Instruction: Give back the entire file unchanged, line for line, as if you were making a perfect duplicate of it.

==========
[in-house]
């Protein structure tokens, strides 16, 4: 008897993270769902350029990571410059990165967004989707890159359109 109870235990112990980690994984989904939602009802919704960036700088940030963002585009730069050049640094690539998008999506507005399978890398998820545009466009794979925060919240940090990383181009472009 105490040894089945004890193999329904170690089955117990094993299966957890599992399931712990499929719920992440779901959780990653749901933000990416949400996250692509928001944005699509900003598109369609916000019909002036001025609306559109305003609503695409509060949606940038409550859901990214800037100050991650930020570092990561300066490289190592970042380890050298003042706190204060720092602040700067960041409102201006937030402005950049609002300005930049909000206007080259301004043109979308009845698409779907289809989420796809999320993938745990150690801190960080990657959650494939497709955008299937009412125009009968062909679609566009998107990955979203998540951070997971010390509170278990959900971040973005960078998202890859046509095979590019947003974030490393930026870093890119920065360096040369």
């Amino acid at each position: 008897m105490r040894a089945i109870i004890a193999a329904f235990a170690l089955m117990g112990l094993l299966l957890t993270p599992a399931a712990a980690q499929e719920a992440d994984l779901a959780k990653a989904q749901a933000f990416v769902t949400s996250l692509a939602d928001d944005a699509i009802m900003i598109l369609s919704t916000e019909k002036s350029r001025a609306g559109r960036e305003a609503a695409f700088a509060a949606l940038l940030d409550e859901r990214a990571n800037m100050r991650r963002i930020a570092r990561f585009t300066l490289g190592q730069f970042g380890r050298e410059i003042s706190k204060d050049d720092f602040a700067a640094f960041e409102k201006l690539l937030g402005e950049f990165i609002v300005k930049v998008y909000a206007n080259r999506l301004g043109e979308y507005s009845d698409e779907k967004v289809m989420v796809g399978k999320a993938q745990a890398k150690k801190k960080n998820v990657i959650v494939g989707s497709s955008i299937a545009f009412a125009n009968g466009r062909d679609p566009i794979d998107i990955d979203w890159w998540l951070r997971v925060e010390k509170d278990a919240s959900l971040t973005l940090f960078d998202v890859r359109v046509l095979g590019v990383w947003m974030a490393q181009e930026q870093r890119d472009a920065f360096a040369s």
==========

[in-house]
């Protein structure tokens, strides 16, 4: 008897993270769902350029990571410059990165967004989707890159359109 109870235990112990980690994984989904939602009802919704960036700088940030963002585009730069050049640094690539998008999506507005399978890398998820545009466009794979925060919240940090990383181009472009 105490040894089945004890193999329904170690089955117990094993299966957890599992399931712990499929719920992440779901959780990653749901933000990416949400996250692509928001944005699509900003598109369609916000019909002036001025609306559109305003609503695409509060949606940038409550859901990214800037100050991650930020570092990561300066490289190592970042380890050298003042706190204060720092602040700067960041409102201006937030402005950049609002300005930049909000206007080259301004043109979308009845698409779907289809989420796809999320993938745990150690801190960080990657959650494939497709955008299937009412125009009968062909679609566009998107990955979203998540951070997971010390509170278990959900971040973005960078998202890859046509095979590019947003974030490393930026870093890119920065360096040369």
């Amino acid at each position: 008897m105490r040894a089945i109870i004890a193999a329904f235990a170690l089955m117990g112990l094993l299966l957890t993270p599992a399931a712990a980690q499929e719920a992440d994984l779901a959780k990653a989904q749901a933000f990416v769902t949400s996250l692509a939602d928001d944005a699509i009802m900003i598109l369609s919704t916000e019909k002036s350029r001025a609306g559109r960036e305003a609503a695409f700088a509060a949606l940038l940030d409550e859901r990214a990571n800037m100050r991650r963002i930020a570092r990561f585009t300066l490289g190592q730069f970042g380890r050298e410059i003042s706190k204060d050049d720092f602040a700067a640094f960041e409102k201006l690539l937030g402005e950049f990165i609002v300005k930049v998008y909000a206007n080259r999506l301004g043109e979308y507005s009845d698409e779907k967004v289809m989420v796809g399978k999320a993938q745990a890398k150690k801190k960080n998820v990657i959650v494939g989707s497709s955008i299937a545009f009412a125009n009968g466009r062909d679609p566009i794979d998107i990955d979203w890159w998540l951070r997971v925060e010390k509170d278990a919240s959900l971040t973005l940090f960078d998202v890859r359109v046509l095979g590019v990383w947003m974030a490393q181009e930026q870093r890119d472009a920065f360096a040369s």